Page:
Even in death, Ras Kimono lives on as his legacies are sustained through his music. Here are 10 essential records from the late icon.
From the late 80s, when Ras Kimono gained prominence with the release of his debut studio album, Under Pressure in 1989, there are few other Reggae artists who delivered a vast, appealing and statement making message in their music.
As we look back at his life, career and legacies, we also celebrate 10 of his most essential songs during his career.
Delivered in a mix of English and Delta language, and interspersed with rhythmic chanting, it was to grow into one of his most significant recordings as Ras Kimono painted a picture of events and situations not limited to Nigeria but on the continent.
Under Pressure addressed societal issues, with his lyrics mirroring the state of agony on the African continent and the single carried a message that Nigerians could identify
Off his debut album Under Pressure, Rhumba Stylee is one of the less political songs that gets you into his Reggae vibe.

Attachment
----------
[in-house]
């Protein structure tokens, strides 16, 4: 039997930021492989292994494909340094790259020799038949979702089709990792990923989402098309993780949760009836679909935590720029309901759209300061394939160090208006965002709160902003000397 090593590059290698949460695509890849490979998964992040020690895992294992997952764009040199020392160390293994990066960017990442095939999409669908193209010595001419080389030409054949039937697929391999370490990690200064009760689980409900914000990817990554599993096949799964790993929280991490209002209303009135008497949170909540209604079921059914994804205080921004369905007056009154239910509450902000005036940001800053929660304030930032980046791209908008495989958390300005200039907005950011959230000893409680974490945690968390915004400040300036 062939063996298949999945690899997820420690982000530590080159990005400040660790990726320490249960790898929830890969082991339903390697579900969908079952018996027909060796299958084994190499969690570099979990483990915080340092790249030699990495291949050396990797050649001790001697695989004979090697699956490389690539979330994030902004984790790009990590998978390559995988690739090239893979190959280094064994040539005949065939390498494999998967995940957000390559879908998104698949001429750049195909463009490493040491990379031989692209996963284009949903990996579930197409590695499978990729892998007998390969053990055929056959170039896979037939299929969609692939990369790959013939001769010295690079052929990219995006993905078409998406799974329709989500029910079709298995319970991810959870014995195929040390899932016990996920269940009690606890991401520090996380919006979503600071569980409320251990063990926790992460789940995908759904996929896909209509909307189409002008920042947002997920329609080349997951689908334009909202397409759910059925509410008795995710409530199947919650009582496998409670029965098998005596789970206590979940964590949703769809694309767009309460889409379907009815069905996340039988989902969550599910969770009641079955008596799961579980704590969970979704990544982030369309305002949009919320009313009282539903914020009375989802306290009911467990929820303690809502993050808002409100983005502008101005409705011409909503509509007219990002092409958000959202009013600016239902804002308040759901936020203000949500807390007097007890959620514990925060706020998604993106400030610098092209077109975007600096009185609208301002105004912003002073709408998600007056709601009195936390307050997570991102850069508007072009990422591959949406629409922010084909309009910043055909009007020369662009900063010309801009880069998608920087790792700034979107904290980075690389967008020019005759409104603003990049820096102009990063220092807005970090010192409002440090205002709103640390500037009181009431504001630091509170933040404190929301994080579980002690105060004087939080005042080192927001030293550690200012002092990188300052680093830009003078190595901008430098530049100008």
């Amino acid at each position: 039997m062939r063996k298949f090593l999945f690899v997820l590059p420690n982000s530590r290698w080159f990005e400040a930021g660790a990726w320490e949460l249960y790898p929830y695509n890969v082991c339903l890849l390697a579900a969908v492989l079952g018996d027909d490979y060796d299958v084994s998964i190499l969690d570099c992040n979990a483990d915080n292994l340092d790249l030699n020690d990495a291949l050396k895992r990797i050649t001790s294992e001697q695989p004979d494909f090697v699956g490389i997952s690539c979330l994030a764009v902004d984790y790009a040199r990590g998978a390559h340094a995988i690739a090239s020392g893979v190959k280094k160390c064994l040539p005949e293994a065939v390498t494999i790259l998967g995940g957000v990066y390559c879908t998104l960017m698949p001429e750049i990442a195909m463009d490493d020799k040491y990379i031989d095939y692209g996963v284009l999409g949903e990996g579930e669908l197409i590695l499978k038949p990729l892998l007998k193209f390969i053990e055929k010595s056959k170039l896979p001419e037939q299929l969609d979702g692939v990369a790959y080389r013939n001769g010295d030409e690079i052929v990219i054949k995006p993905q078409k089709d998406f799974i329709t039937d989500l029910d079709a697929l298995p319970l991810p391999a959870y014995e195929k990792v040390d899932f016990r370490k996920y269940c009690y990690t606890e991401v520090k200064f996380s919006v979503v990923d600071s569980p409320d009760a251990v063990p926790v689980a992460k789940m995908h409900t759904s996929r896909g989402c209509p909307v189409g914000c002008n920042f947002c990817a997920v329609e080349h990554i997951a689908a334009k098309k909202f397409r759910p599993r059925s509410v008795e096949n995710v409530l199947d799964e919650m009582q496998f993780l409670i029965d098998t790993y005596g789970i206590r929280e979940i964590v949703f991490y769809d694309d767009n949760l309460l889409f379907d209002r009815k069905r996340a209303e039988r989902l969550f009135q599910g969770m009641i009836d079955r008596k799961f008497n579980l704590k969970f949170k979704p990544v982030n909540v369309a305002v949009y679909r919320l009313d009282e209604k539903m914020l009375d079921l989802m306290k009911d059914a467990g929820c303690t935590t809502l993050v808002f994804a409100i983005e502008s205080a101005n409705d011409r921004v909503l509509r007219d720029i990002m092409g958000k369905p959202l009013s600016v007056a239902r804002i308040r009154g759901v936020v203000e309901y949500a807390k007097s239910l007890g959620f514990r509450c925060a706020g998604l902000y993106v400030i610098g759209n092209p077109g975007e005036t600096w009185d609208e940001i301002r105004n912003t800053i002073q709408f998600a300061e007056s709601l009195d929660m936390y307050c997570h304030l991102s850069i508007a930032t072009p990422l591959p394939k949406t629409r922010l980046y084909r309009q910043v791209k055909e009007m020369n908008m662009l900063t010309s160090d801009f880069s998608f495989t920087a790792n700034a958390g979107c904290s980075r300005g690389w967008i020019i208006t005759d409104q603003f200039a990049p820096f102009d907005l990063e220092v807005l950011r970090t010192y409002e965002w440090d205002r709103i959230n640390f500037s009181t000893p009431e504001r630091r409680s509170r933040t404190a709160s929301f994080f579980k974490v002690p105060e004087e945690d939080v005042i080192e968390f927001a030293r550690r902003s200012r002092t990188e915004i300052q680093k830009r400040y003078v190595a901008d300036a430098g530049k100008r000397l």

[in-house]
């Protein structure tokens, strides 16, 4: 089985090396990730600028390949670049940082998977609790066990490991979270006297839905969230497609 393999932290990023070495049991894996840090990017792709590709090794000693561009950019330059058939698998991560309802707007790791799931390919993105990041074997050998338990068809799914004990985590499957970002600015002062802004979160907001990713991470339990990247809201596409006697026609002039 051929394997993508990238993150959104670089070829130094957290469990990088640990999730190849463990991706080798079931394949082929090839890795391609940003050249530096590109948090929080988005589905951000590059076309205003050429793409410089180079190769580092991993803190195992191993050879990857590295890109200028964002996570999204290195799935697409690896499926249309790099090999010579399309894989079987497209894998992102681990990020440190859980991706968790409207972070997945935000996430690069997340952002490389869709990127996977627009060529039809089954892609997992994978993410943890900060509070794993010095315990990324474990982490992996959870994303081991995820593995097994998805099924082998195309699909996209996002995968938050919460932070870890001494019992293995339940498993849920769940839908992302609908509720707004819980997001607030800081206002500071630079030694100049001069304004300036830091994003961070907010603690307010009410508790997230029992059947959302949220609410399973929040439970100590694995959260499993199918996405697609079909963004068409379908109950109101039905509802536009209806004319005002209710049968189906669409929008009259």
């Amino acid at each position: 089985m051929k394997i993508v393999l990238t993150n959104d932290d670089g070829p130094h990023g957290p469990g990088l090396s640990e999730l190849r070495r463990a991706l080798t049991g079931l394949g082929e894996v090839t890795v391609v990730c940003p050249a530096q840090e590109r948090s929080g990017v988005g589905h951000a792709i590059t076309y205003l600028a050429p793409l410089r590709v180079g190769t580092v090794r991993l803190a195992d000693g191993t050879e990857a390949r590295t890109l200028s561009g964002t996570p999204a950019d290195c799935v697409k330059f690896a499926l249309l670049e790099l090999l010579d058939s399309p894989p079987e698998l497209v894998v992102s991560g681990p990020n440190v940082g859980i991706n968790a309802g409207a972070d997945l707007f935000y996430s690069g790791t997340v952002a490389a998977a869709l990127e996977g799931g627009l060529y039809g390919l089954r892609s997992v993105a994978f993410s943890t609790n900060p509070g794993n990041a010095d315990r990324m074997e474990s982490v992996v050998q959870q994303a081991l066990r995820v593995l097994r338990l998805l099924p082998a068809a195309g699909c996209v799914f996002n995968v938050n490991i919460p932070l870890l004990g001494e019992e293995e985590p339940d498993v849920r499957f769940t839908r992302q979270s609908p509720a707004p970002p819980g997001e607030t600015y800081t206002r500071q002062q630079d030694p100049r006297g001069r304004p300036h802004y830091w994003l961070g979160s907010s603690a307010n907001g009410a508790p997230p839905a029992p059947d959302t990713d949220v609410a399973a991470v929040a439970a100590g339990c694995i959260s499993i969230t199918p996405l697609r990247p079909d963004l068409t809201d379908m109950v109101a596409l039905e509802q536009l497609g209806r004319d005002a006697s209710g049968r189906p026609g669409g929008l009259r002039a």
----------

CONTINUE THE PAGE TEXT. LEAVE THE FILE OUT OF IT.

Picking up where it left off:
Another of the late icon's political songs as he asks What's Gwan in the country?
Ras Kimono channeled most of his messages at the Government and the ills in the society.
Gimme Likkle Sugar is a classic record that touches on poor leadership, decay in the system and police brutality.
Ras Kimono passes the message that all Nigerians need is happiness and not added suffering.
One of the childhood anthems that got the neighbourhood kids singing, 'Ayaga yaga yaga yo'.
Kimono De Want is a mellow anthem on the love for his music, but also carries a message as he advocates for freedom.
Rastafari Chant is a soaring tune of his roots, connection and personality, as it tallies with the image of the Rasta Man that he consciously tries to show with his looks and lyrics.
''Some are saying that we crazy, some are saying that we lazy'', coincidentally the lyrics still strikes gold today.
Natty Get Jail was originally inspired by the arrest of Afrobeat legend, Fela Anikulapo Kuti, but the Abami Eda was released before he could complete the song and Ras Kimono decided to expand the message into a plea for justice, mercy and freedom.
Right at the height of Apartheid in South Africa, Ras Kimono makes a bold call with his music to world leaders to kill apartheid.
An upbeat tune, that became the life of the party at the time it was released.
Ras Kimono showed the other side to his craft, He was mostly the messenger, but also the entertainer.
Jah Guide is a prayer for guidance, a call for help and a cry for direction.
Ras Kimono was deeply religious in his beliefs and this reflected in his music.